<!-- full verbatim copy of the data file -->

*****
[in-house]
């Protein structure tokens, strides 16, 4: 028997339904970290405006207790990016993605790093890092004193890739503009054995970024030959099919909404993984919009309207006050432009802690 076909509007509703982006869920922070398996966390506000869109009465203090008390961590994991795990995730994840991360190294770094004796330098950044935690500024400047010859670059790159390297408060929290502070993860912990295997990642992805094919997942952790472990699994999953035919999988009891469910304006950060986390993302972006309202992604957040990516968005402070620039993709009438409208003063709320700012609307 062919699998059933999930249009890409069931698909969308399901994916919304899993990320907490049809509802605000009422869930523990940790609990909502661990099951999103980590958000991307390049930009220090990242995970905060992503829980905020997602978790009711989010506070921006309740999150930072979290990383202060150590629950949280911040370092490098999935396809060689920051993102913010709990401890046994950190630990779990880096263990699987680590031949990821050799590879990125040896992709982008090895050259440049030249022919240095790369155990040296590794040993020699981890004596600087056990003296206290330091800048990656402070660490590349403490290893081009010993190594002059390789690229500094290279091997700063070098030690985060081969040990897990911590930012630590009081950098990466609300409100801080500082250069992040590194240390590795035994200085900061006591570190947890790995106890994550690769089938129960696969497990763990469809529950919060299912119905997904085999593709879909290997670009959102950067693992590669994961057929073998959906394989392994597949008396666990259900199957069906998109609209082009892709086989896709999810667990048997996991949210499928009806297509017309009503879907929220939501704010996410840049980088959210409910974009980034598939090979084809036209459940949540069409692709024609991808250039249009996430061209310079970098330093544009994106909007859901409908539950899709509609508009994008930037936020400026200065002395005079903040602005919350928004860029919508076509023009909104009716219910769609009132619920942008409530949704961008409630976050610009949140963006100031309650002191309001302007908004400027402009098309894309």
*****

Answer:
[in-house]
């Protein structure tokens, strides 16, 4: 028997339904970290405006207790990016993605790093890092004193890739503009054995970024030959099919909404993984919009309207006050432009802690 076909509007509703982006869920922070398996966390506000869109009465203090008390961590994991795990995730994840991360190294770094004796330098950044935690500024400047010859670059790159390297408060929290502070993860912990295997990642992805094919997942952790472990699994999953035919999988009891469910304006950060986390993302972006309202992604957040990516968005402070620039993709009438409208003063709320700012609307 062919699998059933999930249009890409069931698909969308399901994916919304899993990320907490049809509802605000009422869930523990940790609990909502661990099951999103980590958000991307390049930009220090990242995970905060992503829980905020997602978790009711989010506070921006309740999150930072979290990383202060150590629950949280911040370092490098999935396809060689920051993102913010709990401890046994950190630990779990880096263990699987680590031949990821050799590879990125040896992709982008090895050259440049030249022919240095790369155990040296590794040993020699981890004596600087056990003296206290330091800048990656402070660490590349403490290893081009010993190594002059390789690229500094290279091997700063070098030690985060081969040990897990911590930012630590009081950098990466609300409100801080500082250069992040590194240390590795035994200085900061006591570190947890790995106890994550690769089938129960696969497990763990469809529950919060299912119905997904085999593709879909290997670009959102950067693992590669994961057929073998959906394989392994597949008396666990259900199957069906998109609209082009892709086989896709999810667990048997996991949210499928009806297509017309009503879907929220939501704010996410840049980088959210409910974009980034598939090979084809036209459940949540069409692709024609991808250039249009996430061209310079970098330093544009994106909007859901409908539950899709509609508009994008930037936020400026200065002395005079903040602005919350928004860029919508076509023009909104009716219910769609009132619920942008409530949704961008409630976050610009949140963006100031309650002191309001302007908004400027402009098309894309």